Welcome to the New York Chapter of the American Research Center in Egypt
Our Next Lecture
ARCE/NY VIRTUAL LECTURE
January 30, 2022 at 11:00 am (EST)
Dr. Pearce Paul Creasman – Diving the Pyramids at Nuri
REGISTRATION: RSVP to email@example.com. You will be emailed a Zoom link to attend the lecture. Note: Space is limited to 100 participants.
ABSTRACT: The pyramids, royal cemetery, and necropoles of Napata (an ancient Kushite political center) at Nuri comprise more than 7,500,000 square feet and today remain largely unexplored. Initially the site of more than 80 burial monuments, Nuri served as the resting place for at least 60 kings and queens corresponding to the Third Intermediate and Late Periods in Egypt. The first royal known to be buried at Nuri was the biblical pharaoh Taharqa (protector of Jerusalem, per 2 Kings 19:9), whose tomb was cut into the bedrock deep below his pyramid. His descendants used the site for four more centuries, and others for centuries more beyond. Partly excavated only once before, in the 1910s, Nuri remains poorly published. In 2017, a new archaeological mission was initiated. This presentation discusses its progress with particular attention to underwater excavations conducted on site.
As a result of climate change, intensive agriculture nearby, and the construction of dams along the Nile, rising groundwater has submerged many of the tombs cut into the bedrock, likely including all of the subterranean pyramid chambers of the kings. Today, at least four kings’ burial chambers remain unexcavated. Since 2018, the Nuri Archaeological Expedition has been excavating the now underwater burial of one such king, the last Kushite king interred at Nuri: Nastasen (ca. 335-310 BCE). Supported by grants from the National Geographic Society, excavations of Nastasen’s pyramid and tomb represent the first attempt to conduct underwater archaeology in Sudan. While not yet completed, significant discoveries were made and will be discussed within the framework of Nuri as a whole and the site’s great potential to inform us about the people of Nuri through the generations and environments in which they lived.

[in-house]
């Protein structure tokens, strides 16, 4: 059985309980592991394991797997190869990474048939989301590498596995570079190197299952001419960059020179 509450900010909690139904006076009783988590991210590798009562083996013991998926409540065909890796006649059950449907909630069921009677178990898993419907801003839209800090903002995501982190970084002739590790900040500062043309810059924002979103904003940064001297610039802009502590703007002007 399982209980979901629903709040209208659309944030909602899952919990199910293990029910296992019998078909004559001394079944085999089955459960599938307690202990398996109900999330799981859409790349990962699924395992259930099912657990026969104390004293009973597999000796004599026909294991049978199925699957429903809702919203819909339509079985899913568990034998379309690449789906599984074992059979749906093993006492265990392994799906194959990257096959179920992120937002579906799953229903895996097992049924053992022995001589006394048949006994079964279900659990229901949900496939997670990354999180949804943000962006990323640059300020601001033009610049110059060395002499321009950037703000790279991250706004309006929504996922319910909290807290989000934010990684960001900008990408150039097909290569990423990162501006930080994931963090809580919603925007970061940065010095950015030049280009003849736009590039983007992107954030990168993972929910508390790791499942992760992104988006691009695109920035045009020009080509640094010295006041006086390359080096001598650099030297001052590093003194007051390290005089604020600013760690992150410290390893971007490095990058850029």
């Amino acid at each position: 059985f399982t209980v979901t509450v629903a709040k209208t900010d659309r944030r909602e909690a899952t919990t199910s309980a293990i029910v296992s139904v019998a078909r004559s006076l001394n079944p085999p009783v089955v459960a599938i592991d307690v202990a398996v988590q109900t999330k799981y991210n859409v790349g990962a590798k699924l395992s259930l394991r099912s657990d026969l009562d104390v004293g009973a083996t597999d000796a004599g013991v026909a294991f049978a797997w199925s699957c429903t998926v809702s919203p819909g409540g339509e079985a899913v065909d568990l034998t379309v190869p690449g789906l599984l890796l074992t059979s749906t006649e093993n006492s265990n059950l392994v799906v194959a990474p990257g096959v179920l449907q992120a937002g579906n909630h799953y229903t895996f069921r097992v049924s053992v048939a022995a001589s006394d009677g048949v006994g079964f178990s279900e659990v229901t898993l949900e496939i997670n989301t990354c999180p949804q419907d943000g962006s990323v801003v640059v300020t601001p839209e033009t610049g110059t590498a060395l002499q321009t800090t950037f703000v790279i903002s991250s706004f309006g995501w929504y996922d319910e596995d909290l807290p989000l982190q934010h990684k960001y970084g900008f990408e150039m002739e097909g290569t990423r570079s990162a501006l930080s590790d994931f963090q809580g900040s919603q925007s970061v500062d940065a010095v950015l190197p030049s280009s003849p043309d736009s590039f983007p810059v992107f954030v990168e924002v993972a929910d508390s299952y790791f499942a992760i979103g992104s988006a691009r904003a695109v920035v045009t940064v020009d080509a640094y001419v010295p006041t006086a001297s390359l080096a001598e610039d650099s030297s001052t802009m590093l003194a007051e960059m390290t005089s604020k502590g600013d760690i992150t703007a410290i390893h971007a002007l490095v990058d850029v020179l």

ABOUT THE SPEAKER: Dr.Pearce Paul Creasman is an archaeologist in the fields of Egyptology, maritime archaeology, and dendrochronology who holds a PhD in nautical archaeology from Texas A & M University. He is currently director of the American Center of Research located in Amman, Jordan. Previously, Dr. Creasman was an associate professor of dendrochronology and archaeology at the University of Arizona (where he remains affiliated faculty), focusing on the heritage, archaeology, and the environment of the Middle East and North Africa. He has been conducting archaeological and environmental research in Egypt and Sudan since 2004. His current archaeological project is the excavation at the pyramids and royal necropoles of Nuri, Sudan, a UNESCO World Heritage Site. Dr. Creasman is editor of the peer-reviewed Journal of Ancient Egyptian Interconnections and the author or co-author of more than 100 articles and edited books.
Please enjoy ARCE’s podcast series. Here are the links:
A talk by Maggie Bryson that discusses the aftermath of the reign of Tutankhamun, what happened after his death as well as the lasting impacts of the Amarna period on Egypt. She discusses the role of the general Horemheb and the transition to the next Dynasty.
Nozomu Kawai explains the political situation during the reign of King Tutankhamun and highlights the most important women and men in his court. He also details the vast building program of the King and what could be his motives behind it.
This talk, by Dr. Aidan Dodson, discusses Tutankhamen’s family history, the DNA studies done on his mummy and some of the objects found in his tomb.
Dr. Salima Ikram discusses the tomb’s treasures and decorations, as well as the king’s mummy and what is unique about it.
We talk with Dr. Kenawi about the Amasili Project: the multidisciplinary conservation of an Ottoman-period house in the center of Rosetta. In addition to learning about its novel approach to heritage conservation, we discuss threats to heritage sites and consider some unanswered questions about Egypt’s last Ptolemaic rulers.
ARCE is hard at work preserving many sites in Egypt for future generations. Please take a look at virtual tours of some of these sites.
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